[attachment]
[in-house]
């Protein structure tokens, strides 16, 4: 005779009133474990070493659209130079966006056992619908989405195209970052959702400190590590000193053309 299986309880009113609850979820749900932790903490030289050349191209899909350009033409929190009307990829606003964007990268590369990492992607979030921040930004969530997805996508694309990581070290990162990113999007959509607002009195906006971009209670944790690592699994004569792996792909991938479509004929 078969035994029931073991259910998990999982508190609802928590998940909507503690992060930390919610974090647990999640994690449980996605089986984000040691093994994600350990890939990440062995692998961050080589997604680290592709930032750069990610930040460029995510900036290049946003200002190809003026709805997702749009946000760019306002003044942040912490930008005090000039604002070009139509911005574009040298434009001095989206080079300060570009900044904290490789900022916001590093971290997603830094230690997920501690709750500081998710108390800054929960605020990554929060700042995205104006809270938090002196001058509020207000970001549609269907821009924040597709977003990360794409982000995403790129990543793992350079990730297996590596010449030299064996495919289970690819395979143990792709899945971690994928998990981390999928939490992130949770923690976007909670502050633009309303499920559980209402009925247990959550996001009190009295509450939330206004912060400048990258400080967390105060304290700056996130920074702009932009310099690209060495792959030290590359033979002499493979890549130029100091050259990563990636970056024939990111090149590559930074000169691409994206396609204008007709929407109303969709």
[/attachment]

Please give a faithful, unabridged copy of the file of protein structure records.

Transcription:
[in-house]
């Protein structure tokens, strides 16, 4: 005779009133474990070493659209130079966006056992619908989405195209970052959702400190590590000193053309 299986309880009113609850979820749900932790903490030289050349191209899909350009033409929190009307990829606003964007990268590369990492992607979030921040930004969530997805996508694309990581070290990162990113999007959509607002009195906006971009209670944790690592699994004569792996792909991938479509004929 078969035994029931073991259910998990999982508190609802928590998940909507503690992060930390919610974090647990999640994690449980996605089986984000040691093994994600350990890939990440062995692998961050080589997604680290592709930032750069990610930040460029995510900036290049946003200002190809003026709805997702749009946000760019306002003044942040912490930008005090000039604002070009139509911005574009040298434009001095989206080079300060570009900044904290490789900022916001590093971290997603830094230690997920501690709750500081998710108390800054929960605020990554929060700042995205104006809270938090002196001058509020207000970001549609269907821009924040597709977003990360794409982000995403790129990543793992350079990730297996590596010449030299064996495919289970690819395979143990792709899945971690994928998990981390999928939490992130949770923690976007909670502050633009309303499920559980209402009925247990959550996001009190009295509450939330206004912060400048990258400080967390105060304290700056996130920074702009932009310099690209060495792959030290590359033979002499493979890549130029100091050259990563990636970056024939990111090149590559930074000169691409994206396609204008007709929407109303969709």